Is it postpartum depression?

No one can seem to agree on what to call mental health challenges that come up during pregnancy and postpartum.
Posted 2023-06-13T15:34:00+00:00 - Updated 2023-06-13T15:34:00+00:00
Maternal Mental Health (Adobe Stock)

No one can seem to agree on what to call mental health challenges that come up during pregnancy and postpartum. Most parents will just say “postpartum” to refer to emotional distress during this time because saying words like “anxiety” and “depression” carry too much stigma. I often hear something like “I didn’t think I’d get postpartum.”

Medical providers and the media still mainly use “postpartum depression” or “PPD “even though these challenges come up during pregnancy and can look very different from depression. Even the diagnostic manual for licensed healthcare professionals still only uses “peripartum depression.”

I’ve also heard “maternal mental health complications,” but it’s not just moms who struggle during this time; Dads, partners, birthing people: they all can struggle emotionally and mentally before and after a baby arrives.

Experts focused on this subject have been using the term Perinatal Mood and Anxiety Disorders or PMADs for quite some time, and now there is a shift towards using Perinatal Mental Health Disorders or PMHDs. Either way, these are much better choices than PPD.

I’m not a medical professional, but I have been working with people experiencing perinatal mental health challenges for the last eight years as a support group facilitator and now program manager, and I’ve probably spoken with over 5,000 pregnant and postpartum people about their symptoms and challenges, and here is what I have learned:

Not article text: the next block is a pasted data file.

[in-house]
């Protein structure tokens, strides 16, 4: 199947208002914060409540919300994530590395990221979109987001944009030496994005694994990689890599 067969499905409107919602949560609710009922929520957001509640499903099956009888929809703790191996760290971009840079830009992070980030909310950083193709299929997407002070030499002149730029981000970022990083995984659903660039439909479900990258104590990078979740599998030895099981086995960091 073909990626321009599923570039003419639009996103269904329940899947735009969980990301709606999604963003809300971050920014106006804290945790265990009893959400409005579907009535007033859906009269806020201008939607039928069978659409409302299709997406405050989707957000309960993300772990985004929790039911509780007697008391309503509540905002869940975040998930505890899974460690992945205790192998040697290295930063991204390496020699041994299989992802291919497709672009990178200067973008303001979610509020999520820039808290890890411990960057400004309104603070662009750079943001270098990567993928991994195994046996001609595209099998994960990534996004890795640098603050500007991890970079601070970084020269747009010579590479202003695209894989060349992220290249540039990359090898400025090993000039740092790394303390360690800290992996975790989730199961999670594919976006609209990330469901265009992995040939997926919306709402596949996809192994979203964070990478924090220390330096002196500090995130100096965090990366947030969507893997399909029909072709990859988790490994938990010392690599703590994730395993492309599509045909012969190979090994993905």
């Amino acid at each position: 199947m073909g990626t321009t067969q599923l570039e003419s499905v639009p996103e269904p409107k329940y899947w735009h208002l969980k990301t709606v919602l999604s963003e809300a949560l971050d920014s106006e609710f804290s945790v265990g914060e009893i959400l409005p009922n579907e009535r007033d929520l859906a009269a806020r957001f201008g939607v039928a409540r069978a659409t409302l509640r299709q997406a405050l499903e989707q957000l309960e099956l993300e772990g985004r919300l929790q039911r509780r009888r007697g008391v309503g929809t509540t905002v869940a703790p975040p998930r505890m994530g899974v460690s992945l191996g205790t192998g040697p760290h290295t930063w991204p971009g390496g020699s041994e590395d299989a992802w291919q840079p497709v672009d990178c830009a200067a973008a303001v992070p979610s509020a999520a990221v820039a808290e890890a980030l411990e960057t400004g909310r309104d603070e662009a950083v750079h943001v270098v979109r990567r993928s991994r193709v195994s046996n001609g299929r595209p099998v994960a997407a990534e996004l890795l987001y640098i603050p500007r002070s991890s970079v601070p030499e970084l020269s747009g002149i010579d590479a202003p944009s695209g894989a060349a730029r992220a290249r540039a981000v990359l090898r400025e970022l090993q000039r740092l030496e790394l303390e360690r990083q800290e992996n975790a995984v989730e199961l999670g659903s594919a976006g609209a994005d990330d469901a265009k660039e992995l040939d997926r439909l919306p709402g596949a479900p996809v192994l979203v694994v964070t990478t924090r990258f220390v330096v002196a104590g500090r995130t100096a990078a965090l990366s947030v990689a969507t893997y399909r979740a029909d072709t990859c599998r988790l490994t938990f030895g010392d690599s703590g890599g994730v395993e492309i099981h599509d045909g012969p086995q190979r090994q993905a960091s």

• We shouldn’t use the term “maternal” unless we really only mean moms. If you are referring to a “mom,” then maternal is the right word, but if you mean anyone who can parent or give birth, then you’ve got the wrong word. That’s why “perinatal” works best for most situations.
  • We should avoid using the term “postpartum,” unless you really mean only after giving birth. And even the term “postpartum” is a bit debatable depending on who you ask. Is it 6 weeks after birth or 12 months? Perinatal mood challenges can come up during pregnancy and postpartum, and often they appear after 6 weeks. Feeding changes, going back to work, other complications: so much happens in that first year that could change the way a parent is feeling. Also, pregnancy does not actually make most people feel like they are “glowing.” Pregnancy can be an exhausting and anxious time for so many, and using the term “PPD” doesn’t include pregnancy.
  • We should use more than just “depression.” Depression is common during pregnancy and postpartum. That’s for sure. But so is anxiety and panic. Using the word “depression” creates a barrier and confusion for parents who are feeling constantly worried or having scary, intrusive thoughts. These feelings and thoughts are also very common.

There are 7 main challenges that occur during pregnancy and postpartum (and these can also co-occur): depression, anxiety, panic, obsessive compulsive disorder, post-traumatic stress disorder, bipolar and psychosis.

Mental health challenges during pregnancy and postpartum can look like a lot more than depression, and they can happen from conception up to one-year postpartum. The good news is all of these challenges are treatable with the right help and resources. Reach out if you are looking for support.

Some resources: